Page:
Clinical manifestation of Q fever and tuberculosis, similarly caused by intracellular parasites

Akira Watanabe

    Research output: Contribution to journalArticlepeer-review

    2 Citations (Scopus)


    Q fever is a generic term for pneumonia, bronchitis, etc. caused by infection with Coxiella burnetii, a rickettsia-related species of bacteria, in humans. Q-fever is a transient and acute febrile illness that takes a course similar to influenza, and its clinical picture greatly differs from that of tuberculosis that takes a chronic course. The reason for this is thought to be because the generation time of C. burnetii is extremely short (several tens of minutes) compared with Mycobacterium tuberculosis, though those are similar intracellular parasites. Q fever is fourth- or fifth-ranked among the community-acquired pneumonias in the United States and Europe but has a good prognosis with 1-2% of mortality even in the cases that follow a natural course without treatment. Meanwhile, there is a chronic type that follows a protracted course or has a poor prognosis. Therefore, cases definitely diagnosed with Q fever or strongly suspected of Q fever should seek aggressive treatment. Q fever is definitely diagnosed by confirming significant increase in serum antibody titer, but the patients should be followed because in many cases it takes a long time before serum antibody titer increases. Beta-lactams are ineffective against C. burnetii, an obligate intracellular parasite. Although tetracyclines, macrolides, quinolones, rifampicin, etc. are used effectively in the treatment of Q fever, many cases appear to improve by beta-lactam administration because the illness often takes a natural course.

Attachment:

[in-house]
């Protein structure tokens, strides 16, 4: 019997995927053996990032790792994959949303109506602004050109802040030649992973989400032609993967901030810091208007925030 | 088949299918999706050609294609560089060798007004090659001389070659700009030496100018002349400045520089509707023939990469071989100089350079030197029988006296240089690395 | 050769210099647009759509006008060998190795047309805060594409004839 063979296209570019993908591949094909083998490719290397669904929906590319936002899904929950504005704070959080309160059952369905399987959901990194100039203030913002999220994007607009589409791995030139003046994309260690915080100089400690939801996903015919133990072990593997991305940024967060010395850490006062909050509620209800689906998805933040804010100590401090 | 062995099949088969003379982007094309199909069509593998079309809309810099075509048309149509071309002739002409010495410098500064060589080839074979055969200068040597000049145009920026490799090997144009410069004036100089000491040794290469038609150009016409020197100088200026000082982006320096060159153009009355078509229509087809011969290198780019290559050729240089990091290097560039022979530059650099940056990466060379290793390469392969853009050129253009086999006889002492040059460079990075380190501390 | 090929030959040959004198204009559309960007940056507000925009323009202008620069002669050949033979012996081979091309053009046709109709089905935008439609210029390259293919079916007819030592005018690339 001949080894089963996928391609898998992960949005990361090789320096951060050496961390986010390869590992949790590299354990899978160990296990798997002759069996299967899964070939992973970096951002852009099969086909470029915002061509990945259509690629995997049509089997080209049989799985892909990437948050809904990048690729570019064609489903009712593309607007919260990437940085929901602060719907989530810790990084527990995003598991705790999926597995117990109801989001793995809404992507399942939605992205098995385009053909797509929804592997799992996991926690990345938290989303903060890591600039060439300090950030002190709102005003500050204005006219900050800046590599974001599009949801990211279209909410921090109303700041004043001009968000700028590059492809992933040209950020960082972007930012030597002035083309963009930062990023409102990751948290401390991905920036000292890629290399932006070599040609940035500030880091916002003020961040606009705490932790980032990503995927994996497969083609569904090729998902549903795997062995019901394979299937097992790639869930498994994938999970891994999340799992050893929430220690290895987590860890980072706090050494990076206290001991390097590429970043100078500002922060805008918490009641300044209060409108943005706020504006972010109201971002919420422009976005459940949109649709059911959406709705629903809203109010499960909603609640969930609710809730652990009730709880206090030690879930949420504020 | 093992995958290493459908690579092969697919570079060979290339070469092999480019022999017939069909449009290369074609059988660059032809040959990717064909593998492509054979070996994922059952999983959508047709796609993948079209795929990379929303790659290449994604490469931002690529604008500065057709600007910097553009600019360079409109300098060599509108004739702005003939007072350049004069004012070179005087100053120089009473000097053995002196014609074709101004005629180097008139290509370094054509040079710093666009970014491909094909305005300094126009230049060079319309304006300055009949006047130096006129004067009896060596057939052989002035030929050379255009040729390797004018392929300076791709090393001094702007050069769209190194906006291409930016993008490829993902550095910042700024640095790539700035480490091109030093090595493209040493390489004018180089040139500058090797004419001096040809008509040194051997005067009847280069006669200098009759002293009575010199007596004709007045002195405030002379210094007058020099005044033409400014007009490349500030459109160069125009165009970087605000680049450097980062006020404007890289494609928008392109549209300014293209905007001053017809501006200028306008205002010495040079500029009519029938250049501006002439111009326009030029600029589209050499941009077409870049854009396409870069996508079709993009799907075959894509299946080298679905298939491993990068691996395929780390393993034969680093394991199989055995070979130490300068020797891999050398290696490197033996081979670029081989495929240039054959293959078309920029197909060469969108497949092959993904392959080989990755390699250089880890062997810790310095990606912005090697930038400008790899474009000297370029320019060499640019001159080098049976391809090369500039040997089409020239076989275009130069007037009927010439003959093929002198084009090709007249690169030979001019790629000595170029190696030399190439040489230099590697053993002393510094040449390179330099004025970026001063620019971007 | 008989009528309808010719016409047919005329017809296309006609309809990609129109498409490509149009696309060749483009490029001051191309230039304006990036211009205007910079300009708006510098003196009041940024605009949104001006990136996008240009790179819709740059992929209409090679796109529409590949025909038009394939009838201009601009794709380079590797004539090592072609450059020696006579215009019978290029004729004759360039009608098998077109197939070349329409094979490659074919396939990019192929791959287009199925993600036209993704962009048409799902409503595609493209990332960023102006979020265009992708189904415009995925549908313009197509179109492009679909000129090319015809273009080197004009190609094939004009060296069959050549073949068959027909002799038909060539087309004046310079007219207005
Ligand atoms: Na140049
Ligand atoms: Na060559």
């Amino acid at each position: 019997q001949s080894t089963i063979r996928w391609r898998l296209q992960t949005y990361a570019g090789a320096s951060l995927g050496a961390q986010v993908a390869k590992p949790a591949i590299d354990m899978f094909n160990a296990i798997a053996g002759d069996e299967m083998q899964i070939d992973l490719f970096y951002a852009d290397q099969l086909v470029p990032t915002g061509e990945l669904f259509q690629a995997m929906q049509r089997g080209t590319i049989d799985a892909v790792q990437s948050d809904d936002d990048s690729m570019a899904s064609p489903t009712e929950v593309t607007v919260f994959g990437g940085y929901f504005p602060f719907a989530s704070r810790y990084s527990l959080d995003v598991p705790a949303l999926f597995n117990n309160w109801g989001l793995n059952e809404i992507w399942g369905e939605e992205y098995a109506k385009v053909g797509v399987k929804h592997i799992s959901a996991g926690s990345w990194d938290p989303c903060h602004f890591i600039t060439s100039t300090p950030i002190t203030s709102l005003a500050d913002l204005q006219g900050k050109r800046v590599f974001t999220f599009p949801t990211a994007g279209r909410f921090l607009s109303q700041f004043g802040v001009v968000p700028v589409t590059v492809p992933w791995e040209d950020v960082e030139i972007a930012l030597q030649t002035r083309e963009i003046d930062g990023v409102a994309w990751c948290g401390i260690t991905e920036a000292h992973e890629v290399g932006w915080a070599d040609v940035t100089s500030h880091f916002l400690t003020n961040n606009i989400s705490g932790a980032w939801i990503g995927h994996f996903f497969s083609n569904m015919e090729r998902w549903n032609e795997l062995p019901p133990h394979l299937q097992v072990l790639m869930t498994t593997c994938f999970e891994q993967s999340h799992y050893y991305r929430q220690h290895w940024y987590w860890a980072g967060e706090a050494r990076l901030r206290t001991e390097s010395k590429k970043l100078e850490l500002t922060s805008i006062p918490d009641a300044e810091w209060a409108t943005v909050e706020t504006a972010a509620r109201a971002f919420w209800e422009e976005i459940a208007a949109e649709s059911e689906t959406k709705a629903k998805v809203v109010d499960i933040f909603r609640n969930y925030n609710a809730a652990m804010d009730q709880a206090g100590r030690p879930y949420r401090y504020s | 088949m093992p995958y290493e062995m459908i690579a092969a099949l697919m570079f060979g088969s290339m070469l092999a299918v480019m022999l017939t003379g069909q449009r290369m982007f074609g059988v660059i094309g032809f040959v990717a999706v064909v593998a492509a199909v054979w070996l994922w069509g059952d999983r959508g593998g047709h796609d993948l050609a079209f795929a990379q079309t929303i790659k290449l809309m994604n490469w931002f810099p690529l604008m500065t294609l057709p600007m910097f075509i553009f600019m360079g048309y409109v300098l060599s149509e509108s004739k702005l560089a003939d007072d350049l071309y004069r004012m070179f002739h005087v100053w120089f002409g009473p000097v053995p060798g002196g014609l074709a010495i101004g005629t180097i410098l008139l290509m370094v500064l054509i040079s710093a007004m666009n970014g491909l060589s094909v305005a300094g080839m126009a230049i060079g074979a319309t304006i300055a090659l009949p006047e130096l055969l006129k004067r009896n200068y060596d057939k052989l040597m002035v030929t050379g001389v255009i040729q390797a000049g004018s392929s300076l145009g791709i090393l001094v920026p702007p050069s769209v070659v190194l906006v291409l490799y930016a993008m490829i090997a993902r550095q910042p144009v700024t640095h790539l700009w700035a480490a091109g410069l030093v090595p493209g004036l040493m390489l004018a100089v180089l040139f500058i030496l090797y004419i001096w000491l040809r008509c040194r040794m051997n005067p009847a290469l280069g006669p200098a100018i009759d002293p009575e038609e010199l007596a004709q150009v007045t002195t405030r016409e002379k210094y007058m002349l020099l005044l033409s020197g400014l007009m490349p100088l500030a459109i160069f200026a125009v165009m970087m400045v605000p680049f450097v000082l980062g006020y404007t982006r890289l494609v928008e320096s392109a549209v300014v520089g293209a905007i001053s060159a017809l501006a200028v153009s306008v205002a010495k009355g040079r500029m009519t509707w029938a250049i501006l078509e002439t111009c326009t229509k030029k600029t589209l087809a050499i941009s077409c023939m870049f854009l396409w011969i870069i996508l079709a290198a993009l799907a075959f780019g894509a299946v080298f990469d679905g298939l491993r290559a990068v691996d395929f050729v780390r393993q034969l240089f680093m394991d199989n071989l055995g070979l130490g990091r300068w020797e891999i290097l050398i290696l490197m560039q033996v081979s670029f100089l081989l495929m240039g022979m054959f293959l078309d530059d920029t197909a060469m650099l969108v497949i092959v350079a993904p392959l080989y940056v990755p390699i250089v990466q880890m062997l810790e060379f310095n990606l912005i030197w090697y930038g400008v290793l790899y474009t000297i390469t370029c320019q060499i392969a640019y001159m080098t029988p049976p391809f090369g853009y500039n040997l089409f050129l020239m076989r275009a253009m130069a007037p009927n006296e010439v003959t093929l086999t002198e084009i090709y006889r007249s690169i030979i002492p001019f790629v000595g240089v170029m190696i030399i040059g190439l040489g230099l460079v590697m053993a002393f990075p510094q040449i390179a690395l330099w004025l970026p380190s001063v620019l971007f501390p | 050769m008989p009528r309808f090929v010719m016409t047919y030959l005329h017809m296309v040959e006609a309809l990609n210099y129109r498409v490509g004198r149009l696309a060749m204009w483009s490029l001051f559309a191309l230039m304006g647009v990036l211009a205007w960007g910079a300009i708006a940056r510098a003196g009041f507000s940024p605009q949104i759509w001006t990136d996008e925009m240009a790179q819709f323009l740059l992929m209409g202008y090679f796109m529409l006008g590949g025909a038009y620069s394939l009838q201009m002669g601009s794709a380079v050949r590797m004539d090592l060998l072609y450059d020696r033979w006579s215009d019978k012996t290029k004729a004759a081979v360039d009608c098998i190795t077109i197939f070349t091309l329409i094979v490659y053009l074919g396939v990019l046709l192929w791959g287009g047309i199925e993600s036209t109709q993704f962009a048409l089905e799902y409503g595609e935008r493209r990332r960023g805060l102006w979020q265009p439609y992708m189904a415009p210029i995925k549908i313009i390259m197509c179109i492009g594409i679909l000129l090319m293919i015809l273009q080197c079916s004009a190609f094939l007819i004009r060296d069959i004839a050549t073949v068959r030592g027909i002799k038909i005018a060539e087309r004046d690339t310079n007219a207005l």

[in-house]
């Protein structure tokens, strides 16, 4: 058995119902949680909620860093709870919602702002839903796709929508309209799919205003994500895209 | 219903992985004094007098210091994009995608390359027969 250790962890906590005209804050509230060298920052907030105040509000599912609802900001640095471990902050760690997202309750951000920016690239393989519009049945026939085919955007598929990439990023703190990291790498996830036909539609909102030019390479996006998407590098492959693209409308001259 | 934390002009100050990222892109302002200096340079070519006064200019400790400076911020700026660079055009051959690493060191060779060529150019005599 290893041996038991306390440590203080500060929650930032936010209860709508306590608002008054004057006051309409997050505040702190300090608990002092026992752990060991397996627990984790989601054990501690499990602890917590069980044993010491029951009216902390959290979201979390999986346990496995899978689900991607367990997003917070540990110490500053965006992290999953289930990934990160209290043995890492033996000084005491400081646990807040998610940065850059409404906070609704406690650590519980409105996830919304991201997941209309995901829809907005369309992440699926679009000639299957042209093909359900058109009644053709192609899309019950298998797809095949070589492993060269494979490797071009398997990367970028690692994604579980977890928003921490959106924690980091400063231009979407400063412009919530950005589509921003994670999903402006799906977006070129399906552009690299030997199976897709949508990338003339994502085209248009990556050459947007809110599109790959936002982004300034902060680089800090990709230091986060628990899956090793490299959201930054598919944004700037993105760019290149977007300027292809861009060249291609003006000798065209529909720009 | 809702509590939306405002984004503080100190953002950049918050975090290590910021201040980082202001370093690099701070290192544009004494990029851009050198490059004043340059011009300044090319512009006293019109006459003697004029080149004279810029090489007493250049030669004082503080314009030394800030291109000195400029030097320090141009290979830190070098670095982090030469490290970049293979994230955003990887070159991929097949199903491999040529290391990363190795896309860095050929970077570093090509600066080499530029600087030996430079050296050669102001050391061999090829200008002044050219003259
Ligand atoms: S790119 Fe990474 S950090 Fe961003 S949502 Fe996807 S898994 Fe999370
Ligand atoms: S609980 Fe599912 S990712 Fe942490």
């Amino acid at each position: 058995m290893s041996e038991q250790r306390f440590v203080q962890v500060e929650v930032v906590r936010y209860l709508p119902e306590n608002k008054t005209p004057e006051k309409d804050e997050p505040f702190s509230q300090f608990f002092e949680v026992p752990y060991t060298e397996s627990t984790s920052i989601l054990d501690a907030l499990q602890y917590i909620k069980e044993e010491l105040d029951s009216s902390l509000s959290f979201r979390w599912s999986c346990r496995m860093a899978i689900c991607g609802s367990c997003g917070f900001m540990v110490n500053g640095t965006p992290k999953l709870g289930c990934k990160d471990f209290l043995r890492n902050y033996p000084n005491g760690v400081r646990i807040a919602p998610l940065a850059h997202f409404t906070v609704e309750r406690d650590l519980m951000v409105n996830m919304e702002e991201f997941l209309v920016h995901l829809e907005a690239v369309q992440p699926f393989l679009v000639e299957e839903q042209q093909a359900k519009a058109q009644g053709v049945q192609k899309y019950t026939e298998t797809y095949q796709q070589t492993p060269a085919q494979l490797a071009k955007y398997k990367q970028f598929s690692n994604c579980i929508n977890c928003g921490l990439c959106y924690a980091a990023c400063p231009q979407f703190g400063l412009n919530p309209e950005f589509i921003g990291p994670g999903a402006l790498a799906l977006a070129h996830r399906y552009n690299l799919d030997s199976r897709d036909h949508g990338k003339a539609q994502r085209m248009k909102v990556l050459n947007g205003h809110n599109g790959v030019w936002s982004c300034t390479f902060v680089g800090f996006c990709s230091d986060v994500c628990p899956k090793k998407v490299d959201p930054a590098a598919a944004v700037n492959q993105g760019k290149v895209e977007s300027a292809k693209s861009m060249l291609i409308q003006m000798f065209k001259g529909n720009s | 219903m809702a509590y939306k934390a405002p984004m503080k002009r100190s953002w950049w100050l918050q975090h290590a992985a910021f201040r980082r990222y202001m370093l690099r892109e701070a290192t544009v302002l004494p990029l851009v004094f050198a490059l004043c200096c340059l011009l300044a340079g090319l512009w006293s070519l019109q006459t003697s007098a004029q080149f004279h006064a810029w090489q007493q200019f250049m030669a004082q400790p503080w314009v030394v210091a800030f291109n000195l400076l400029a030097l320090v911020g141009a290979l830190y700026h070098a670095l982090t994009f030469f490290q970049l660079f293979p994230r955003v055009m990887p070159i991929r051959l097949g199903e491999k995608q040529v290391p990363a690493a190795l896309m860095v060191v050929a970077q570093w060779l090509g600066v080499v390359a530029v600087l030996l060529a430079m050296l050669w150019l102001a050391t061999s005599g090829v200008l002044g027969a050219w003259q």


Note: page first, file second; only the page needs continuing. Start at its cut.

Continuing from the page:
Original languageEnglish
    Pages (from-to)543-549
    Number of pages7
    Issue number8
    Publication statusPublished - 2006 Aug 1


    • Atypical pneumonia
    • Coxiella burnetii
    • Intracellular parasite
    • Q fever
    • Zoonosis

    ASJC Scopus subject areas

    • Pulmonary and Respiratory Medicine
    • Infectious Diseases


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